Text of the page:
Foodie vs. “NAVie”: The Ingredients of a “Star” Project Team

Foodie vs. “NAVie”: The Ingredients of a “Star” Project Team

I’m a foodie. I love everything about it. If I’m going to do something a minimum of three times per day, you’d better believe I’m going to make sure I get the most out of it. I love food so much that I actually almost chose it as my profession. There was a point towards the end of high school where I was trying to decide what I wanted to do with my life: culinary school or computer programming. Given where I work, you can probably guess which one I chose, but my love of food never went away.

One of the highest achievements that you can receive in the culinary world is called the Michelin Star. A restaurant can have up to three Michelin Stars, meaning it is the best of the best, and it is often quite a journey to get there. In the United States, there are just fourteen or so such restaurants (it changes yearly), and I’ve had the pleasure to dine at five of them. Some people save money for bigger televisions. I save up for nice meals. There’s one that will always stick out, though—not because of the food, although it was the best meal I’ve ever had, but because of the teamwork I saw on display.

Brooklyn Fare is a grocery store in Brooklyn, New York, and it has an 18 seat restaurant attached to it called Chef’s Table at Brooklyn Fare. It’s a completely open kitchen, and I mean that literally. I was sitting less than five feet from the oven. Six people, about the size of your average project team, worked seamlessly together for the entire evening. But this was not your average team. You might have seen one of the multiple cooking shows on television where they are constantly yelling acknowledgements back and forth. Gordon Ramsay striking fear into the hearts of contestants comes to mind. Not here, though. Minimal verbal communication was needed. Everyone knew their part and executed it to perfection. Even the finest details, such as placing silicon mats between the dishes so that they would not clink when being taking away, were thought of. A ballet, a symphony, use whatever simile or metaphor you like; it was a thing of beauty.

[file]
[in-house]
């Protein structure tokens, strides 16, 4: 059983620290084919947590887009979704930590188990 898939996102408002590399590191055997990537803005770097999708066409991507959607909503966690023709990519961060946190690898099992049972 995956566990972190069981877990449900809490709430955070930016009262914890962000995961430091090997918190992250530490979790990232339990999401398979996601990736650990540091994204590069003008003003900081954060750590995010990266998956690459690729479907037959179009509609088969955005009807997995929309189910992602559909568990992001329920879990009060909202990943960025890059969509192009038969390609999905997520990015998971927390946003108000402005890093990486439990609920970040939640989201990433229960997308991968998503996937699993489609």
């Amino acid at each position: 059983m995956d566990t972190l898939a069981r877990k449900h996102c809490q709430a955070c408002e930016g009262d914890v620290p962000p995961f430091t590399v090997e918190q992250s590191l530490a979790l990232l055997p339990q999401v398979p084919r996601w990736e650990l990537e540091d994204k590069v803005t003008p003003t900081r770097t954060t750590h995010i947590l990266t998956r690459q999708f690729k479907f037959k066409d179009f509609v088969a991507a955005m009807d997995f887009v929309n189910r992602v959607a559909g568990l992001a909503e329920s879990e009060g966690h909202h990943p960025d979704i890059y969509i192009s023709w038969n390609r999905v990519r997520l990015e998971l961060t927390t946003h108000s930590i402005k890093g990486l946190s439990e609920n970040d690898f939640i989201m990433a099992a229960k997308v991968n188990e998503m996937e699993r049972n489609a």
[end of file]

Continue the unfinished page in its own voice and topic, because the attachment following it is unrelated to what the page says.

I made the right career choice because, as much as I enjoyed the meal, I walked away from that evening wondering how I could help the teams at ArcherPoint deliver their projects as beautifully as I had seen that restaurant that evening. What steps had they taken in their journey that allowed everything to gel like it did? Was it the people? Tools? Preparation? Knowledge? Something else? If I’m going to do something for at least 8 hours every day, you’d know I’m going to give it even more attention than I do to my food, so I’ve been thinking about those questions almost non-stop for the last year. I guess that makes me more of a NAVie than a foodie.

I know that the success of that restaurant is due to combination of things. Incremental improvements over the course of a lifetime that led them all to this place. Continuous learning to provide the best service that they can to their customers. They share the same core values that we share at ArcherPoint: Delighting Clients, Building an Enduring Tribe, and Learning and Challenging. We live out those values on every project we do, and I think we do a great job. We are consistently a “Michelin Star” NAV Partner and often times a two-star Partner. Three stars, though? Sometimes, but not yet. We have work to do, and that’s a good thing.

We’d like to hear what your organization does to be a “3-star” company. Let us know in the Comments section.

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